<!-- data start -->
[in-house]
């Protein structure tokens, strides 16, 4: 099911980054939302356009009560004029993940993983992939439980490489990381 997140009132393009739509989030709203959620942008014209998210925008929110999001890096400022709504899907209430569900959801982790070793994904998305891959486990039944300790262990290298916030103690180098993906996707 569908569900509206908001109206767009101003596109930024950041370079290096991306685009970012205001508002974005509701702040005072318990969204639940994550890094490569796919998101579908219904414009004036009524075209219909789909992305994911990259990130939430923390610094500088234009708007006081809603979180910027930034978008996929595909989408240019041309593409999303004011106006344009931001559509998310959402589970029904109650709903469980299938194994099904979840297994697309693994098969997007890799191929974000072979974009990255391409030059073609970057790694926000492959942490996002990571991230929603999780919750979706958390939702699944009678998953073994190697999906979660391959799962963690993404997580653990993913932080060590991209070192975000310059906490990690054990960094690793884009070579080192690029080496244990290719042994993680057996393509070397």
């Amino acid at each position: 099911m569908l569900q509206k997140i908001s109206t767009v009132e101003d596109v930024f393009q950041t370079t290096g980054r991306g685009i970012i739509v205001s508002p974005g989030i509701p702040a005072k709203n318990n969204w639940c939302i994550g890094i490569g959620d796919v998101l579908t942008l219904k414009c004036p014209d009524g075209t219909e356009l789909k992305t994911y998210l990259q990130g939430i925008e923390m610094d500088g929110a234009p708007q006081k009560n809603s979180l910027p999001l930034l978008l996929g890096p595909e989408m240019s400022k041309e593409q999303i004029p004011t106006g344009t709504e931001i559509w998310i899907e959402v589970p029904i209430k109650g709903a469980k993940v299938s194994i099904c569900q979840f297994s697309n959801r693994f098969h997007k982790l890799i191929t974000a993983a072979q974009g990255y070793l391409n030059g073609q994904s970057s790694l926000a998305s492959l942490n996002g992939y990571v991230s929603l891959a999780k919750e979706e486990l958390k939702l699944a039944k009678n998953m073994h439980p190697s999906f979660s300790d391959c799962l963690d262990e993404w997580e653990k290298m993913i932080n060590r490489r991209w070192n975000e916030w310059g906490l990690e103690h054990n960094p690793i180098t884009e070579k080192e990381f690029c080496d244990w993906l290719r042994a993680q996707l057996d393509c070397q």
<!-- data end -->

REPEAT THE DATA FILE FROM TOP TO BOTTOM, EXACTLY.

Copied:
[in-house]
């Protein structure tokens, strides 16, 4: 099911980054939302356009009560004029993940993983992939439980490489990381 997140009132393009739509989030709203959620942008014209998210925008929110999001890096400022709504899907209430569900959801982790070793994904998305891959486990039944300790262990290298916030103690180098993906996707 569908569900509206908001109206767009101003596109930024950041370079290096991306685009970012205001508002974005509701702040005072318990969204639940994550890094490569796919998101579908219904414009004036009524075209219909789909992305994911990259990130939430923390610094500088234009708007006081809603979180910027930034978008996929595909989408240019041309593409999303004011106006344009931001559509998310959402589970029904109650709903469980299938194994099904979840297994697309693994098969997007890799191929974000072979974009990255391409030059073609970057790694926000492959942490996002990571991230929603999780919750979706958390939702699944009678998953073994190697999906979660391959799962963690993404997580653990993913932080060590991209070192975000310059906490990690054990960094690793884009070579080192690029080496244990290719042994993680057996393509070397």
């Amino acid at each position: 099911m569908l569900q509206k997140i908001s109206t767009v009132e101003d596109v930024f393009q950041t370079t290096g980054r991306g685009i970012i739509v205001s508002p974005g989030i509701p702040a005072k709203n318990n969204w639940c939302i994550g890094i490569g959620d796919v998101l579908t942008l219904k414009c004036p014209d009524g075209t219909e356009l789909k992305t994911y998210l990259q990130g939430i925008e923390m610094d500088g929110a234009p708007q006081k009560n809603s979180l910027p999001l930034l978008l996929g890096p595909e989408m240019s400022k041309e593409q999303i004029p004011t106006g344009t709504e931001i559509w998310i899907e959402v589970p029904i209430k109650g709903a469980k993940v299938s194994i099904c569900q979840f297994s697309n959801r693994f098969h997007k982790l890799i191929t974000a993983a072979q974009g990255y070793l391409n030059g073609q994904s970057s790694l926000a998305s492959l942490n996002g992939y990571v991230s929603l891959a999780k919750e979706e486990l958390k939702l699944a039944k009678n998953m073994h439980p190697s999906f979660s300790d391959c799962l963690d262990e993404w997580e653990k290298m993913i932080n060590r490489r991209w070192n975000e916030w310059g906490l990690e103690h054990n960094p690793i180098t884009e070579k080192e990381f690029c080496d244990w993906l290719r042994a993680q996707l057996d393509c070397q």